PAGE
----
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On the computational rendition of reality: artefacts and human agency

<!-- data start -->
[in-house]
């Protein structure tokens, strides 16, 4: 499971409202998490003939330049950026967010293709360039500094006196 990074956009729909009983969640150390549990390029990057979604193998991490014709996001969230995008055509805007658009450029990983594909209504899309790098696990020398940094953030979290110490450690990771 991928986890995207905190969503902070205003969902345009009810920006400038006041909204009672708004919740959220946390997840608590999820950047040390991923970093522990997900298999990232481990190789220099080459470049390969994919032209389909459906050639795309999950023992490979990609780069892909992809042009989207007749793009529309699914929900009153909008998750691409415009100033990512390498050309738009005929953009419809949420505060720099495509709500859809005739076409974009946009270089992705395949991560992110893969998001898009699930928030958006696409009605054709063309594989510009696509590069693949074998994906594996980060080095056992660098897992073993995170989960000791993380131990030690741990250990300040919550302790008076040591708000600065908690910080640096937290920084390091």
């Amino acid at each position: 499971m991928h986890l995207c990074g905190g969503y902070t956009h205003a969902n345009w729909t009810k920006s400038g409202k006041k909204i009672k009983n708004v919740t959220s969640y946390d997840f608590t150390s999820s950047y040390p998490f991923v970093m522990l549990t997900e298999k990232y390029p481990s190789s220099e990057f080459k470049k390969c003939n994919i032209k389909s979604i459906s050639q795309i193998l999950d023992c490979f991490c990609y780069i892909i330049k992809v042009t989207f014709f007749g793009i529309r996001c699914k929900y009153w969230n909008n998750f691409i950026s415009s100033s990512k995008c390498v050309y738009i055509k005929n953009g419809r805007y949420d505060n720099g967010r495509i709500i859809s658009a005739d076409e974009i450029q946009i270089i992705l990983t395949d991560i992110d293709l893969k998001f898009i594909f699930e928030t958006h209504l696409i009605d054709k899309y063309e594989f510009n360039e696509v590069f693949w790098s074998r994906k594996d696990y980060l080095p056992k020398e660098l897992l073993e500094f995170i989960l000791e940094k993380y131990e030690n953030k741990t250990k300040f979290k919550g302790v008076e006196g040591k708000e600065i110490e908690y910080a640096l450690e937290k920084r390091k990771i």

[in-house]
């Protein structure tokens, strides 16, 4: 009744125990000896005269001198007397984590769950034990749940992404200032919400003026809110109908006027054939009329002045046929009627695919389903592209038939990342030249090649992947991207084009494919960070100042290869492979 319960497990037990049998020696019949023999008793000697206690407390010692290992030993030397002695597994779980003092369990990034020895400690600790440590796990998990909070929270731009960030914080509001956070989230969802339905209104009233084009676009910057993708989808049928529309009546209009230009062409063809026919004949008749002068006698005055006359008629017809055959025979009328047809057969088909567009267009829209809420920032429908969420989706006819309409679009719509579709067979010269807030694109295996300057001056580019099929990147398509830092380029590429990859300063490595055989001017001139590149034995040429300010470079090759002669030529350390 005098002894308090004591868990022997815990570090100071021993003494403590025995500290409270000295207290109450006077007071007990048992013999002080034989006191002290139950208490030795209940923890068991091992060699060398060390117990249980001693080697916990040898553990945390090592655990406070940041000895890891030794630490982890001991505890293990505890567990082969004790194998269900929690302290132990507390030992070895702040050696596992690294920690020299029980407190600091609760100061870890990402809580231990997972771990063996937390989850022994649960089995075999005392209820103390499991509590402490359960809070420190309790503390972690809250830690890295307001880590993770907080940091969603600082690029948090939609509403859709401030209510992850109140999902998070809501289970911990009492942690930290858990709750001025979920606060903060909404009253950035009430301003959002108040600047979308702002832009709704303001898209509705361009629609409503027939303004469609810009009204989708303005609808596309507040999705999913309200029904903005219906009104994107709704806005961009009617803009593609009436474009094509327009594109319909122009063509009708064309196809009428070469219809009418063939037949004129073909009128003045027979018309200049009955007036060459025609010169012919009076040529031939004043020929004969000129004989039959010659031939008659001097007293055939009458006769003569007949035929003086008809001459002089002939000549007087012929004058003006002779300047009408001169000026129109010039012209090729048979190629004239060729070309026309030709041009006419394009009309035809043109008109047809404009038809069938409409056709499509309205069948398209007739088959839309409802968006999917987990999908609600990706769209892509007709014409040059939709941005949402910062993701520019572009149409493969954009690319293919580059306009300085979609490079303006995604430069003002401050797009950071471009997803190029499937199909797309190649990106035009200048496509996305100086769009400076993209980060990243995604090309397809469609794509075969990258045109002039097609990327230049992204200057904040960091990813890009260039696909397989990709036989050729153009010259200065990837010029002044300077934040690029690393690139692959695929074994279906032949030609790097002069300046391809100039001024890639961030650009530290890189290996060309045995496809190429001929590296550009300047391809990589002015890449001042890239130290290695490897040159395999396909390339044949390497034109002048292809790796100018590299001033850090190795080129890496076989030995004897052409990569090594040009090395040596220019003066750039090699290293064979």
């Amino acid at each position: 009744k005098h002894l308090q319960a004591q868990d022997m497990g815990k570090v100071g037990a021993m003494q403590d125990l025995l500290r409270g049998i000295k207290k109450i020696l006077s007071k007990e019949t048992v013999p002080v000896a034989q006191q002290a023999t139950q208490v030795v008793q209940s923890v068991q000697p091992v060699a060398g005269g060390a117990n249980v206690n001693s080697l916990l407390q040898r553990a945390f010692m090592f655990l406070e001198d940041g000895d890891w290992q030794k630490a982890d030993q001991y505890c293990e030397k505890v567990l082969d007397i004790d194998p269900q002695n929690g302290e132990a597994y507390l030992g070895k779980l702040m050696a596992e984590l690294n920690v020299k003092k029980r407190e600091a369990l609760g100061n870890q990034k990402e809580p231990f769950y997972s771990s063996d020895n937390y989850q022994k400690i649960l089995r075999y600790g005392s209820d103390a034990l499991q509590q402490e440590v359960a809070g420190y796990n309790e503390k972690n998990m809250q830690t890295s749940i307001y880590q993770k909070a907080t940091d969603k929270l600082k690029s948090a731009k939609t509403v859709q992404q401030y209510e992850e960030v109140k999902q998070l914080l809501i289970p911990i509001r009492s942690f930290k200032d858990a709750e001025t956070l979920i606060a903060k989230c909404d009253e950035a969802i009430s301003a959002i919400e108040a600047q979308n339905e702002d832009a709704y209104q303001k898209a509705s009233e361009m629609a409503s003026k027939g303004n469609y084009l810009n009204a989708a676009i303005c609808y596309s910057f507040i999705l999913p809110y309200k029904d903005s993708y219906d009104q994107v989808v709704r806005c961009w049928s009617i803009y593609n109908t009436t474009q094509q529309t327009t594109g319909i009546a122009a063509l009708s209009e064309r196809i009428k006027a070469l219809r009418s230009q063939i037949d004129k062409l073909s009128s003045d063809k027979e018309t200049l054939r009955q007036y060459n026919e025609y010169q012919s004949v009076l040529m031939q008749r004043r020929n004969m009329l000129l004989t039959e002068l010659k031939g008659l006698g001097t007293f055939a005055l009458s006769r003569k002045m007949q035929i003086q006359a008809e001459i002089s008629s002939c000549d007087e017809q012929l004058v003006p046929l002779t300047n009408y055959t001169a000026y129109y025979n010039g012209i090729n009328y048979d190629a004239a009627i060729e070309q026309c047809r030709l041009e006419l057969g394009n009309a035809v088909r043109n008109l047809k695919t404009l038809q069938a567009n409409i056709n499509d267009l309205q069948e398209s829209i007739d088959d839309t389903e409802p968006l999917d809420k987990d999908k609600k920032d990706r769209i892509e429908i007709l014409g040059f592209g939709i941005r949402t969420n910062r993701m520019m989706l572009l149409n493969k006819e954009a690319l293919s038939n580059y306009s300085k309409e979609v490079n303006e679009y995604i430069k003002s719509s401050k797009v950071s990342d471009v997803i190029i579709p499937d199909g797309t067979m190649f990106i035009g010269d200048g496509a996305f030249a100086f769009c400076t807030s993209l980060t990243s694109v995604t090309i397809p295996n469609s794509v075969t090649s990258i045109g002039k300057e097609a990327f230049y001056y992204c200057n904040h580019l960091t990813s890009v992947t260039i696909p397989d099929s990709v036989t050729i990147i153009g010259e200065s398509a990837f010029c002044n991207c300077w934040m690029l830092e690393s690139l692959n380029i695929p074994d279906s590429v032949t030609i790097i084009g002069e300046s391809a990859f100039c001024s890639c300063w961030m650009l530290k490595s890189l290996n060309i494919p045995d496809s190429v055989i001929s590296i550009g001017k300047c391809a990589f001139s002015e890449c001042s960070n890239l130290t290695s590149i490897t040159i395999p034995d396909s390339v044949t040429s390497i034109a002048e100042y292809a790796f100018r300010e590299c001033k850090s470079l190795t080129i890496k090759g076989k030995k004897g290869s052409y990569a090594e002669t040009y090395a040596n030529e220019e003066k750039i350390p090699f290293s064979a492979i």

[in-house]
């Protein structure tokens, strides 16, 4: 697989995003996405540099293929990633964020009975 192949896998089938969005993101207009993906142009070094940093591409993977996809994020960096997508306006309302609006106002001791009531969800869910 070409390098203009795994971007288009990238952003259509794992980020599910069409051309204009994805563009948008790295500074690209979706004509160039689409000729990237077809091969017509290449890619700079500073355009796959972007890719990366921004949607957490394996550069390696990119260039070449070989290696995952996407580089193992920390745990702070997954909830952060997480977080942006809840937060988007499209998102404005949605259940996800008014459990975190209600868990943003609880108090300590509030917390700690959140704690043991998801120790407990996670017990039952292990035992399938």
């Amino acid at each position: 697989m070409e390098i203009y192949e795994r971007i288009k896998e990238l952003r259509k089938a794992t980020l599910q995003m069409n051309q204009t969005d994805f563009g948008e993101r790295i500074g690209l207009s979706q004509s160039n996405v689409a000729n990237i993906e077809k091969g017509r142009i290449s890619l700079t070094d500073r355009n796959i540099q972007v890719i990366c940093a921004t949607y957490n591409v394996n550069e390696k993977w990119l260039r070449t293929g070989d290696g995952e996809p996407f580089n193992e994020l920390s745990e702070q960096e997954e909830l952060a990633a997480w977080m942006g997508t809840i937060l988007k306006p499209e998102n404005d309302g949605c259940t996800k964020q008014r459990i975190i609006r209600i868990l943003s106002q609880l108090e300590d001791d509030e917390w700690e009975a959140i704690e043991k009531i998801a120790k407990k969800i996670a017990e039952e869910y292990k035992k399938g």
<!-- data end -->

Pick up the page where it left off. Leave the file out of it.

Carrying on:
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The paper seeks to lay open the computational logic by which reality is rendered as information. Computation is claimed to involve a drift away from the palpable and extendible character of things, a trend that both continues and breaks with the prevailing strategies of technological mediation in industrialism and modernity. Computation entails the relentless analytic reduction of the composite character and complexion of the world. Reality is meticulously dissolved and regained after a long analytic retreat and technological reconstruction. The outcome of this analytic strategy is that processes taking place at the human-technology interface are sustained by an elaborate vertical stratification, entailing a variety of other programmes and systems that reach down from the level of the interface to machine language and the mechanics of binary parsing. The deepening involvement of computation in instrumental settings thus reframes the perceptive and action modalities by which human agents confront the world. This way, a coherent set of techniques for building up reality is established accompanied by a new model of human agency that increasingly takes the form of a combinatoria of data and information items, remaking the shape of things out of the digital fragments produced by computation.

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